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Publication numberUS3700335 A
Publication typeGrant
Publication dateOct 24, 1972
Filing dateJan 21, 1971
Priority dateJan 21, 1971
Also published asCA945393A, CA945393A1, DE2202709A1
Publication numberUS 3700335 A, US 3700335A, US-A-3700335, US3700335 A, US3700335A
InventorsDavid C Seelbinder
Original AssigneeEastman Kodak Co
Export CitationBiBTeX, EndNote, RefMan
External Links: USPTO, USPTO Assignment, Espacenet
Process and apparatus for sensitometrically testing a liquid,photosensitive emulsion
US 3700335 A
Abstract  available in
Images(5)
Previous page
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Claims  available in
Description  (OCR text may contain errors)

United States Patent Seelbinder [4 Oct. 24, 1972 [72] Inventor: David C. Seelblnder, Penfield, NY.

[73] Assignee: Eastman Kodak Company,

Rochester, N.Y.

[22] Filed: Jan. 21, 1971 [21 Appl. No.: 108,485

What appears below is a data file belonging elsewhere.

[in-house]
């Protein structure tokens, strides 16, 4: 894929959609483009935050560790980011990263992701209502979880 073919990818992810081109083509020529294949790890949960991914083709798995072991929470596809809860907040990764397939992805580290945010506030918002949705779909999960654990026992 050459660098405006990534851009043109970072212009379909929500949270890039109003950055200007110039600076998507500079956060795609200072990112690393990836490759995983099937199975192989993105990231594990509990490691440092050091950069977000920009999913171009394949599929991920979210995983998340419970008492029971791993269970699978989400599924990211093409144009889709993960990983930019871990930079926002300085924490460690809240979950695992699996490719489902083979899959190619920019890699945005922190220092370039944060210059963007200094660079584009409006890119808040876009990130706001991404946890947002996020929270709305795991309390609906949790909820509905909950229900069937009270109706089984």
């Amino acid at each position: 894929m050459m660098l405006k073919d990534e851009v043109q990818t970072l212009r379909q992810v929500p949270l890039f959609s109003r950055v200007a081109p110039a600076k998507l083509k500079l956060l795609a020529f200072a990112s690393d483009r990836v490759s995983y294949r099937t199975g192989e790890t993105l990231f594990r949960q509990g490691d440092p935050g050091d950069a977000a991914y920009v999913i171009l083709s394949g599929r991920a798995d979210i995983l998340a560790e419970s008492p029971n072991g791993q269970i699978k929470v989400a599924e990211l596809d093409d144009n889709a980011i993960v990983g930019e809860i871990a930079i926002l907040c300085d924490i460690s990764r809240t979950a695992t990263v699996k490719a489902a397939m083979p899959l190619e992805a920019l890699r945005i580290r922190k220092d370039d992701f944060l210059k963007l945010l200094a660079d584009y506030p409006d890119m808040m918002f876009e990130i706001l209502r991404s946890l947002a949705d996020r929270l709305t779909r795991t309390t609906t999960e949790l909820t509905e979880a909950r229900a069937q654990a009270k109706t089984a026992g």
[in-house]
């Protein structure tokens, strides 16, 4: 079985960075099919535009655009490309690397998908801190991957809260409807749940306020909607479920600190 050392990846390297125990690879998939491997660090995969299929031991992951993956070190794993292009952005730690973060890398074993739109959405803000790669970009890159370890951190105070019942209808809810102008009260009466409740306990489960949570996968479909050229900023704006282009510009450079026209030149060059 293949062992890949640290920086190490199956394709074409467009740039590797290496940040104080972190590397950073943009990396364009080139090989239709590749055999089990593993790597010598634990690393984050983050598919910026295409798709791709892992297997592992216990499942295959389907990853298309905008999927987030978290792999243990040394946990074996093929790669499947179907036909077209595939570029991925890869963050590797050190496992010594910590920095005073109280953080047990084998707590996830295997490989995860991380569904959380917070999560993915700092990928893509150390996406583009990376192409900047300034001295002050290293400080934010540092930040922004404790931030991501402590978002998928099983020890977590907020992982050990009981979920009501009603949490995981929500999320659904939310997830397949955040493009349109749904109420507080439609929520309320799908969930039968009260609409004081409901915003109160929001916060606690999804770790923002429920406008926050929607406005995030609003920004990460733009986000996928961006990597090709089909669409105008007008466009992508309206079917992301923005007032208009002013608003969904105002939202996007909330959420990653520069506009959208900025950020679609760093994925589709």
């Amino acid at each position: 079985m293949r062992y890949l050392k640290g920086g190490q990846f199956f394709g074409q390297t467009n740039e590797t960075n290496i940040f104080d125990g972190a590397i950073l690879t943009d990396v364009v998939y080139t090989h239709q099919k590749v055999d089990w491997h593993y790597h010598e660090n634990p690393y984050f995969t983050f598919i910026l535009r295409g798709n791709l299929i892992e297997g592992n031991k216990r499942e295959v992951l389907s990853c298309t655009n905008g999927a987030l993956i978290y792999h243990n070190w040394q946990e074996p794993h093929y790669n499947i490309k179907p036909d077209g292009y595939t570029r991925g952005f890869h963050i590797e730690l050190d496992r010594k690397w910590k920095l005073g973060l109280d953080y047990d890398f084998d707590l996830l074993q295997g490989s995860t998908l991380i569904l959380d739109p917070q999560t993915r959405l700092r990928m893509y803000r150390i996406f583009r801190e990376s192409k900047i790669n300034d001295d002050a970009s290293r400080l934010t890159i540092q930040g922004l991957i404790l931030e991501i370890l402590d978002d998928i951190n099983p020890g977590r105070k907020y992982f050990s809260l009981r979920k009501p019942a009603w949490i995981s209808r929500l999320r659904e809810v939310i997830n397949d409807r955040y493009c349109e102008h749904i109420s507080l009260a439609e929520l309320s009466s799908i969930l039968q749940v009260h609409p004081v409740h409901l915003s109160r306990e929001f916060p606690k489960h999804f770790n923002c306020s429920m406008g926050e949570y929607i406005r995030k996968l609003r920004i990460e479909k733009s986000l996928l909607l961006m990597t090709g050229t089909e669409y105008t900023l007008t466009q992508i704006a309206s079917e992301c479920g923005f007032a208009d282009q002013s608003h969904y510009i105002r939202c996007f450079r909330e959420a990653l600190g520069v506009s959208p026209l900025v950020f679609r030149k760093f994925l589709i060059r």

[52] US. Cl. ..356/201, 23/230 R, 250/218, 356/203. 356/205 [5 1] Int. Cl. ..C0ln 21/22 [58] Field of Search ..356/201, 203, 204, 205, 206, 356/208; 250/218; 23/230 R [56] References Cited UNITED STATES PATENTS 2.590.830 3/1952 Williford et al ..356/208 X 1123,023 8/1948 Wolf et a1. ..3S6/206 X 2,979,385 4/1961 Karasek et al. ..356/206 X 3,019,091 1/1962 Schneider, Jr. ..356/181 X 3,049,412 8/1962 Akhtar ..356/18l X 3,518,000 6/1970 Truchelut ..356/204 X 3.096.137 7/1963 Silard ..356/201 X Primary Examiner-Ronald L. Wibert Assistant ExaminerF. L. Evans Attorney-Robert W. Hampton, Paul R. Holmes and Lloyd F. Seebach [57] ABSTRACT A continuous process and system for measuring and relating the densities of a liquid photographic emulsion to determine its sensitivity. A test sample of the emulsion is diluted with a fixed amount of water before being moved and circulated in a predetermined flow path. A densitometer and sensitometer are arranged in the flow path, and the unexposed emulsion is first introduced into the densitometer so as to measure the density thereof, before processing, and then into the sensitometer in which the emulsion is exposed to radiation of continually varying intensity and of selected spectral quality. After being exposed, the emulsion is mixed with a suitable processing solution; and the processed emulsion is then returned to the densitometer wherein the density is again measured. A recorder plots a graph representative of the density measurements so that the sensitivity of the emulsion can be determined. The process and apparatus is continuous in its operation and sequence of operation through the medium of a program-control medium. Such a medium and its associated electronic circuitry provides the necessary control for actuating the various valves, pumps and other elements of the system in proper time and sequence to efi'ect a complete and fully automatic emulsion testing device.